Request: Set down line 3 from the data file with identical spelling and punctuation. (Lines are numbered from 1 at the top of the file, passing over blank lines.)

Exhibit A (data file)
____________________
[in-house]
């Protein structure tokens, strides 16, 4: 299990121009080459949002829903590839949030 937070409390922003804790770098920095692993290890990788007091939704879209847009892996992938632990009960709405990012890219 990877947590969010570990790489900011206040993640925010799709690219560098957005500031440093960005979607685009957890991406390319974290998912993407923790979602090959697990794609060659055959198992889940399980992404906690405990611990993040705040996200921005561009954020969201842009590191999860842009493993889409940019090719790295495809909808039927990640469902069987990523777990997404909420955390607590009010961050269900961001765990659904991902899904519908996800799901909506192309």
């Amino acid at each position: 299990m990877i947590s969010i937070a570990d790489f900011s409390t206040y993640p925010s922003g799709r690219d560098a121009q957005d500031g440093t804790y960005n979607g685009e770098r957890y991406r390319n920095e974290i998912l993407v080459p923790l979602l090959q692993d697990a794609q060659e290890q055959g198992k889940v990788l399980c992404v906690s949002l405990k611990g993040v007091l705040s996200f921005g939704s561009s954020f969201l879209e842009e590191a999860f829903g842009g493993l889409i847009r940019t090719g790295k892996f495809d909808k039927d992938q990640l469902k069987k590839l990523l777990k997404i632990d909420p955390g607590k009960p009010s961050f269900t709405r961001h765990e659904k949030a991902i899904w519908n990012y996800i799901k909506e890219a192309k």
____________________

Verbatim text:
């Amino acid at each position: 299990m990877i947590s969010i937070a570990d790489f900011s409390t206040y993640p925010s922003g799709r690219d560098a121009q957005d500031g440093t804790y960005n979607g685009e770098r957890y991406r390319n920095e974290i998912l993407v080459p923790l979602l090959q692993d697990a794609q060659e290890q055959g198992k889940v990788l399980c992404v906690s949002l405990k611990g993040v007091l705040s996200f921005g939704s561009s954020f969201l879209e842009e590191a999860f829903g842009g493993l889409i847009r940019t090719g790295k892996f495809d909808k039927d992938q990640l469902k069987k590839l990523l777990k997404i632990d909420p955390g607590k009960p009010s961050f269900t709405r961001h765990e659904k949030a991902i899904w519908n990012y996800i799901k909506e890219a192309k």